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Post Info TOPIC: George William Oliver born 1904 died 1997. Sole survivor of submarine H49


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RE: George William Oliver born 1904 died 1997. Sole survivor of submarine H49
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Shaun Herrett - if you are still active in this site please give me a `shout'.

HetCdrH49



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Lovely to see these new pictures Christine - thank you for sharing! So good to see the family album still growing ...

3new.jpg



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Thank you Christine for managing to post those photos before your holiday. They are all new to me.The ones with the concrete pannelled house in the background maybe at Auntie Evelyn's house at Hatterboard Drive, Scarborough.I was too young to remember what the hose looked like when I was there at about 6 yrs old.Leaning towards this conclusion is who I think are Evelyn herself,probably her brother Charles,and Evelyn's son George London. The photo of George and Mary in the same location looks to me like he is in a 'demob' suit, so probably is summer 1945.Yes I think the other photo is George and Mabel ,probably at Bower St. Hartlepool. So there cant have been an secret relationship if at least 1 brother and 1 sister knew about it. Did all the family know at the time  and just what happened later being not talked about. I will ask my eldest brother who is a similar age to George London.The only others alive who may know are Christines mum [Freddies widow] and young Evelyn Graham nee London.Surely George cannot have been disowned by any of his siblings considering what he had endured in H 49 and after..........Phil



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.388.jpg

 

Photo of George and Mary in happier times........

 

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George and Mabel I think................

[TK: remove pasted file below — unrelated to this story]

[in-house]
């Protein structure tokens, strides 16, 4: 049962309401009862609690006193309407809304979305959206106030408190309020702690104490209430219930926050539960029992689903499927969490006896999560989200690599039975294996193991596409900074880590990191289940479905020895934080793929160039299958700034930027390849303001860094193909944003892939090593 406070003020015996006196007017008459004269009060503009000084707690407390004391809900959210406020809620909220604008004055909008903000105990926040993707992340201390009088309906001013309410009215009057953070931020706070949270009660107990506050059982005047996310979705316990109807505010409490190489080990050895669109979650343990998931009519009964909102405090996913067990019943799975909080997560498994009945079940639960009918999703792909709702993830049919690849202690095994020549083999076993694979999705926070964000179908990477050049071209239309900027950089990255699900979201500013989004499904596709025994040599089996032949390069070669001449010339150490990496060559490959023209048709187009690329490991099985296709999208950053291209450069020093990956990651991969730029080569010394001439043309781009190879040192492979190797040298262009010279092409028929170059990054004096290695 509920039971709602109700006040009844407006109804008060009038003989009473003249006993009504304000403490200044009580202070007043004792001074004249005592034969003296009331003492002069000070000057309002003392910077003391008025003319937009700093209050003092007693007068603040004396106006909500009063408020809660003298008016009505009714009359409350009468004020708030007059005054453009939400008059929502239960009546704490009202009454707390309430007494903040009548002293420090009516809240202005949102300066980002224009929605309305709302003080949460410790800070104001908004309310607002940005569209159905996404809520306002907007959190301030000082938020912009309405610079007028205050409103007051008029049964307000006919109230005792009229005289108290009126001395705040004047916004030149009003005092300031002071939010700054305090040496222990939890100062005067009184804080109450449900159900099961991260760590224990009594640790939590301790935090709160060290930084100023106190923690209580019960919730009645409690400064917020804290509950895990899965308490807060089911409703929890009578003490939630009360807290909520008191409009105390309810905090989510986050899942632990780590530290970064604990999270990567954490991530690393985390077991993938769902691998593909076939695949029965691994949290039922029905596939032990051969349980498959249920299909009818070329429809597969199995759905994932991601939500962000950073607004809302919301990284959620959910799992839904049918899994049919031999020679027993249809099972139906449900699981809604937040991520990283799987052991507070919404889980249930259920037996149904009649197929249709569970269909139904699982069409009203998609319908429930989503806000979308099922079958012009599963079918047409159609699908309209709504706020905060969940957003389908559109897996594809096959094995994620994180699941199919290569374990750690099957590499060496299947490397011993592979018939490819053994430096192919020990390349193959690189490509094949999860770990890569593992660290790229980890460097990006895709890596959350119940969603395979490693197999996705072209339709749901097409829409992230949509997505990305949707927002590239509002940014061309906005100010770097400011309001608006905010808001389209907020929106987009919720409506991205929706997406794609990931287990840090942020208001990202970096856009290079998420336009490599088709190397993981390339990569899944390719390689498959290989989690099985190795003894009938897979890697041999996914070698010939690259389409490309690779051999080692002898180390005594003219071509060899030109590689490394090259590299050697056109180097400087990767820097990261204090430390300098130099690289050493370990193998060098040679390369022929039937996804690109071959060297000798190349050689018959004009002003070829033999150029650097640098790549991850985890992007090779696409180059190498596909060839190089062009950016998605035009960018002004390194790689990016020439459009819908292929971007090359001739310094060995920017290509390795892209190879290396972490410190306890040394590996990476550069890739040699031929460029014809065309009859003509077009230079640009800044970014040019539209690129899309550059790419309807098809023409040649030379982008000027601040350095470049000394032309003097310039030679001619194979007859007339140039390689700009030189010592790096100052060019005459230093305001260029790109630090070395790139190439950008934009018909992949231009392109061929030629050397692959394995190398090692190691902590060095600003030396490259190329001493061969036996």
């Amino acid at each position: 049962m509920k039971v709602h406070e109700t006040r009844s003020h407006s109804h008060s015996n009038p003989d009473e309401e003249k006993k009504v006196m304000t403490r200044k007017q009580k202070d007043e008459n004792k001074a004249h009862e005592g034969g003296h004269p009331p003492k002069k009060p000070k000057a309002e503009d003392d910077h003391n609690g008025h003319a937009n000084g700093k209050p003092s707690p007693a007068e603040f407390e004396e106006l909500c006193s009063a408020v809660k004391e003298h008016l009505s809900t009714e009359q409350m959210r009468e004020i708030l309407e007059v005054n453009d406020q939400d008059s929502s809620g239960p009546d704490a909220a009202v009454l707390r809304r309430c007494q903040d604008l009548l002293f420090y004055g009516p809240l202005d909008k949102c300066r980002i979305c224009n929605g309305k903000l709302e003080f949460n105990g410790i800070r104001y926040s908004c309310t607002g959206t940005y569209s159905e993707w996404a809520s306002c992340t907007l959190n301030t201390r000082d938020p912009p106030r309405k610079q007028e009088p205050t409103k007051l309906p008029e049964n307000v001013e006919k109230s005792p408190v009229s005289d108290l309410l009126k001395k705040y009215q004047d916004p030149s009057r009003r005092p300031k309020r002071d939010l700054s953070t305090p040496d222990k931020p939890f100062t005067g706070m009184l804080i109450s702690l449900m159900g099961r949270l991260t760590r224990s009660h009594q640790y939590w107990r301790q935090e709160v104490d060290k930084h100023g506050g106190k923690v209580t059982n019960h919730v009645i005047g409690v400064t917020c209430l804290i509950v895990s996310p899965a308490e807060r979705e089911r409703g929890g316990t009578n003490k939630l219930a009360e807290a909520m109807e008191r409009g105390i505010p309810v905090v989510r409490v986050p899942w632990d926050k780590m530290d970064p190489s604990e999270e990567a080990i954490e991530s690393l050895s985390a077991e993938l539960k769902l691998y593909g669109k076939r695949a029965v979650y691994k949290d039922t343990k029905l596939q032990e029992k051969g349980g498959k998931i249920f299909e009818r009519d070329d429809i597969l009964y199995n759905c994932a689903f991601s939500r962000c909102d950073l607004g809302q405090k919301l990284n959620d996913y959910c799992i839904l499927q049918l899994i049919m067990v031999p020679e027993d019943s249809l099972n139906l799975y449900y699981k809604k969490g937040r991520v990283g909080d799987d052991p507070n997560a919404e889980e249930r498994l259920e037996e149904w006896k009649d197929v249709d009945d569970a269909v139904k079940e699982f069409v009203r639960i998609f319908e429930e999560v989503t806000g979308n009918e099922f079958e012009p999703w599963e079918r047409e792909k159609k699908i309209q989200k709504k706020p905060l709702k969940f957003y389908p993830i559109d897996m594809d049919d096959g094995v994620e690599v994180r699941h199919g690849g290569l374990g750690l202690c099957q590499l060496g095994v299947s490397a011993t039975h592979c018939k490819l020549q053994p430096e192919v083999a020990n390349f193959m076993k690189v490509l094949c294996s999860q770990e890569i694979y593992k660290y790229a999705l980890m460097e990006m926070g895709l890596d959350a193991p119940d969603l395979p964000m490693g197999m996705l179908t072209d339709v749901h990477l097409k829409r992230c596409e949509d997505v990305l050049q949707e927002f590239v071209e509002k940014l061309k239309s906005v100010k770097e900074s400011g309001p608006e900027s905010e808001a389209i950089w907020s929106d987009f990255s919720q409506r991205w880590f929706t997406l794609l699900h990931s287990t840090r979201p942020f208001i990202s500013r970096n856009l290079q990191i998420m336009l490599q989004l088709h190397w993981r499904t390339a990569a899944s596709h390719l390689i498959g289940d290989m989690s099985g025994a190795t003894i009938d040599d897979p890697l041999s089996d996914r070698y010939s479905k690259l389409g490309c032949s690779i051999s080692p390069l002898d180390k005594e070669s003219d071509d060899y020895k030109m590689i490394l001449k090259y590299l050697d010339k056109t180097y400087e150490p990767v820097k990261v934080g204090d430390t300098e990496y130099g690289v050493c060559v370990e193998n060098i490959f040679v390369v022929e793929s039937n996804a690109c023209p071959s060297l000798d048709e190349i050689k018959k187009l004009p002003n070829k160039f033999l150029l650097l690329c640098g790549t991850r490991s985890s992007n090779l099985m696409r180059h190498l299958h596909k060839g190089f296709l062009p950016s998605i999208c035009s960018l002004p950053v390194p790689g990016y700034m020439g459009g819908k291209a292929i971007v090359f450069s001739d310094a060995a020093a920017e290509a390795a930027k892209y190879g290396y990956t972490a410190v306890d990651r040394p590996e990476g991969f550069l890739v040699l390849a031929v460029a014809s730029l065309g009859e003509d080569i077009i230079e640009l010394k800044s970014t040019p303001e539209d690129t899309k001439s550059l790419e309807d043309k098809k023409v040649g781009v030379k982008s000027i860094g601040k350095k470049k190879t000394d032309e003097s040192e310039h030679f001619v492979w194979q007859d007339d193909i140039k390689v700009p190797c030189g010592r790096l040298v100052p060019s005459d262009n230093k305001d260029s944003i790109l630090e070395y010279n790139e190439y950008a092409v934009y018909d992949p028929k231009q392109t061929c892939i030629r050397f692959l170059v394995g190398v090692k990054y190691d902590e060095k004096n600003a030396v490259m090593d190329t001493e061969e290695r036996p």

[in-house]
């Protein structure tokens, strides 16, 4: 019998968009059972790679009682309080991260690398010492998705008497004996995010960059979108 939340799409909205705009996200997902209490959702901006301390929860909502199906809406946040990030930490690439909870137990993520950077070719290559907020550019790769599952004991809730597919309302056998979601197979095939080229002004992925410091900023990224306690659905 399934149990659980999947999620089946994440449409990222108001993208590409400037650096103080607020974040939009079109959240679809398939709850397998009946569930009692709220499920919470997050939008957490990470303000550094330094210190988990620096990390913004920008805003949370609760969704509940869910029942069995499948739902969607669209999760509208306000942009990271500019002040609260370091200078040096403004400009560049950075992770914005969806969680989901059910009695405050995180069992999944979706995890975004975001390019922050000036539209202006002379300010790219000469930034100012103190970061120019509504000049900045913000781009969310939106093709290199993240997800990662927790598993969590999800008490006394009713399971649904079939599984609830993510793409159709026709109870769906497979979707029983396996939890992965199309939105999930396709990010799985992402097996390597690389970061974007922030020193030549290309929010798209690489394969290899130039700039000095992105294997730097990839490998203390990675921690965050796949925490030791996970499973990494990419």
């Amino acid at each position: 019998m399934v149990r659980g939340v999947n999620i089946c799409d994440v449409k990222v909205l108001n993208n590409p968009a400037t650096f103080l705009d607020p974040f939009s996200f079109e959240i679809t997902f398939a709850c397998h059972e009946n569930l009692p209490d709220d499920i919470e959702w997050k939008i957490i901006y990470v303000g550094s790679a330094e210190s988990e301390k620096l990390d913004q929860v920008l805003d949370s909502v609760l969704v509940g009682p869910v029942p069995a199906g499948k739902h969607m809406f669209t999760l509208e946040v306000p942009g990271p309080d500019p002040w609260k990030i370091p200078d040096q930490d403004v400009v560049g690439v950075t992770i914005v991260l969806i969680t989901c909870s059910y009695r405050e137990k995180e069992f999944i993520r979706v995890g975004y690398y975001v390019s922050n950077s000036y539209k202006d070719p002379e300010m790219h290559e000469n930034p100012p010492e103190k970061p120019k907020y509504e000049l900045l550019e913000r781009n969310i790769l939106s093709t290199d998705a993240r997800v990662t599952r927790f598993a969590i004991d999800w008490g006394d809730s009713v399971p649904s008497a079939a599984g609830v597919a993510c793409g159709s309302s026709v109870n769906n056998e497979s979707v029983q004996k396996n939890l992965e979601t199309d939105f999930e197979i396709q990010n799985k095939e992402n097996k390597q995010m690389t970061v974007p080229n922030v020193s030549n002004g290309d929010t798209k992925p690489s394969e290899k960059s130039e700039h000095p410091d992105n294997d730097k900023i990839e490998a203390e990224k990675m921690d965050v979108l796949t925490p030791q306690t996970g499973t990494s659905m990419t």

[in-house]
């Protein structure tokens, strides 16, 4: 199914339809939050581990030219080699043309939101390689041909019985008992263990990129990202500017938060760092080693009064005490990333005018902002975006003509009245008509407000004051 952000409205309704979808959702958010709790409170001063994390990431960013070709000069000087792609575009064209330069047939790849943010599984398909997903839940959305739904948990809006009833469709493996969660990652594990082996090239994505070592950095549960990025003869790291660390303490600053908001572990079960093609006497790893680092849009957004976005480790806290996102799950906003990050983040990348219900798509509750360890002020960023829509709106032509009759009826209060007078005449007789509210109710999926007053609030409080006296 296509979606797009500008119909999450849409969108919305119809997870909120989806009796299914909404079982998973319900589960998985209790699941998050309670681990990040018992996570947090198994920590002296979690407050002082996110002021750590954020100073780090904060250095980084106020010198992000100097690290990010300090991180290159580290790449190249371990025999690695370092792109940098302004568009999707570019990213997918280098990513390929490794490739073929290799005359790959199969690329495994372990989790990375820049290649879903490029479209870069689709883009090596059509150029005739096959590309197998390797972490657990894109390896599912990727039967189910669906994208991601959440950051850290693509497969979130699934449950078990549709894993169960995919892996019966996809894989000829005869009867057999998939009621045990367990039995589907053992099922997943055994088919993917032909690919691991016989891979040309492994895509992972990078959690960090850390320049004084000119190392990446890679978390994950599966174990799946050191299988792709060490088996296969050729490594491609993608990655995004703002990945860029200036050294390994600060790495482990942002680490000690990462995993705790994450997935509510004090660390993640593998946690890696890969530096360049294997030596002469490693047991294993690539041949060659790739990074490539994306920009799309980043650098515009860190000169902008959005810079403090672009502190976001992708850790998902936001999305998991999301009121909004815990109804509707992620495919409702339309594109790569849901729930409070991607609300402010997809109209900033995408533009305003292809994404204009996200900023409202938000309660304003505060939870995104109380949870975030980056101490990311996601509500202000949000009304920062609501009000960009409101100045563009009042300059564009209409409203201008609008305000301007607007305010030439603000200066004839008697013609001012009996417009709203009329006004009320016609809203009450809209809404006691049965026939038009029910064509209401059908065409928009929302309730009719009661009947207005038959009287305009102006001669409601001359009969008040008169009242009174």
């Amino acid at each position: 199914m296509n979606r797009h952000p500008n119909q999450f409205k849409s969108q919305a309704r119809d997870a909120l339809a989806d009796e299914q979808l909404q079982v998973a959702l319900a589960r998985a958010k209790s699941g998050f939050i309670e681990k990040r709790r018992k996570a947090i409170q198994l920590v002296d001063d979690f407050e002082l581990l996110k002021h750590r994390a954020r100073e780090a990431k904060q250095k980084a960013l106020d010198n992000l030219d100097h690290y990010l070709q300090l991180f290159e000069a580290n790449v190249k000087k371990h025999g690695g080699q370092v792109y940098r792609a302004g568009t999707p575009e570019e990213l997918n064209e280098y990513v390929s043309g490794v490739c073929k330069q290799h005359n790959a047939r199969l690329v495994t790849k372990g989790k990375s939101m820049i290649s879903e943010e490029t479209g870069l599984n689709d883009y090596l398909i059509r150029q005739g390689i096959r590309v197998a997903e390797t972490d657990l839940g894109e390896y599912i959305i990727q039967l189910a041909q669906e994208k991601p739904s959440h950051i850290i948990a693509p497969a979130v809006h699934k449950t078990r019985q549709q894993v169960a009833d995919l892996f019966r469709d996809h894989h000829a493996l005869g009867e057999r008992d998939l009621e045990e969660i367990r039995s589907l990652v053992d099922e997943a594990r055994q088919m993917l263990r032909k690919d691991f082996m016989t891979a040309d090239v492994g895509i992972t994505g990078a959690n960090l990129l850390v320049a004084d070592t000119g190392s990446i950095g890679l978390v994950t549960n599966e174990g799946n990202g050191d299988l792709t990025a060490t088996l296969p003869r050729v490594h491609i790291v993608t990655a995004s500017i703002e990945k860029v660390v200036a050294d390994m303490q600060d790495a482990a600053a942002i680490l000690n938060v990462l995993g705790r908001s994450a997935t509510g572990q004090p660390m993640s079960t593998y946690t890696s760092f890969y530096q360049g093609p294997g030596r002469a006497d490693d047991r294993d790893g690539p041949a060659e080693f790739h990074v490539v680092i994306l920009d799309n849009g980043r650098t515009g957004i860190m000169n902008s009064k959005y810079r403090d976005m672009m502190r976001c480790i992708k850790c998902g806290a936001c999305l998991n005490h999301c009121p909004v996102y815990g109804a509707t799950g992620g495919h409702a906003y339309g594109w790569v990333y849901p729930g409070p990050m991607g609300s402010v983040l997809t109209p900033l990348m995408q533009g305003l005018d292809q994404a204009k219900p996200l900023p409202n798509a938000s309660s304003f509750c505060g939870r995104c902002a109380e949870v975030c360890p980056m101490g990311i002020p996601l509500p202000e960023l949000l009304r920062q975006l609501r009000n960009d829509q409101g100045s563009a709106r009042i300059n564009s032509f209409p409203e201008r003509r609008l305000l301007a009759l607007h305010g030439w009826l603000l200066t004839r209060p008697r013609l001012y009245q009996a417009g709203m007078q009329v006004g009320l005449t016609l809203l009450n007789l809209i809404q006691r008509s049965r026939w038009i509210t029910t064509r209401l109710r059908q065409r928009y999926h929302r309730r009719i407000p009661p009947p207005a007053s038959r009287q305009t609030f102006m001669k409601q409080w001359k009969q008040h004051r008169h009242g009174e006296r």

382.jpg

 

George and Mary with who I do not know Phil might know...........................

 

 



-- Edited by Chris on Sunday 1st of May 2016 01:24:35 PM

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Today, Sunday 18th October 2015, is exactly 75 years since the sinking of HMS 49 in which 26 of 27 crews members lives were claimed and from which George Oliver was the sole survivor - their lives and their story is not forgotten.

H49Museum1.jpg

 



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Hi 

 

Thank you for the information my grandma and grandad was one of the family that went over in 1987 with the diver whem the layed the wreath think i will be a trip to get all the information this weekend. 

 

 

 

Thank you shaun herrett 



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h-49 submarine 1919-1940 - WreckSite.eu this website page has some more information on H49 and shows a map with the exact location of the sinking of Texel Island.

 

Christine.



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Hello Shaun and welcome to the website.  I am Christine the niece of George Oliver.  George was the eldest of the Oliver family in Hartlepool.  My father Frederick Oliver the youngest son of the family has his own piece on this family history website. 

 

I have scrolled down on this piece and see there is a picture of Donald Herrett your Great Grandfather he was a stoker on the submarine.  The Submarine story of how George survived has been long in my memory since a small child and with the onset on internet I found a I could research H49 and found lots of information not only from what George left behind but what other families connected to those who died have researched, recorded and put online.  You may have to look under the George Oliver and Frederick Oliver topics for some information about the submarine.  

The main source of information about where the H49 is resting is from a visit made by the members of the Beaumont House Old Boys' Association "Trip to Texel Island, Netherlands June 2011".  The reason for this visit to the wreck site was that one of the boys at the School was Lieutenant Richard Coltart the Commander of the H49.  In his recounting of the trip there is no recording of the site of the wreck, but he says "by various routes" they got to Texel Island on 24 June.  They stayed at the Loodsmans Welvaren Hotel in Den Hoorn and then on to the museum where items related to H49 have come ashore over the years.  They met a Jans Nieuwenhuis at the airfield.

To track down the relics of H49 which were believed to be at Schipbreuk en Jutters Museum, Flora, at De Koog.  This museum has a huge collection of objects found in the sea or washed up over time.  The information deksk at this museum said that there had been a re-organisation and the H49 relics had been sent to  Oudeschild  which is on the coast.  Dennis Feary (the son of one of those lost) found and recognised the relics of H49.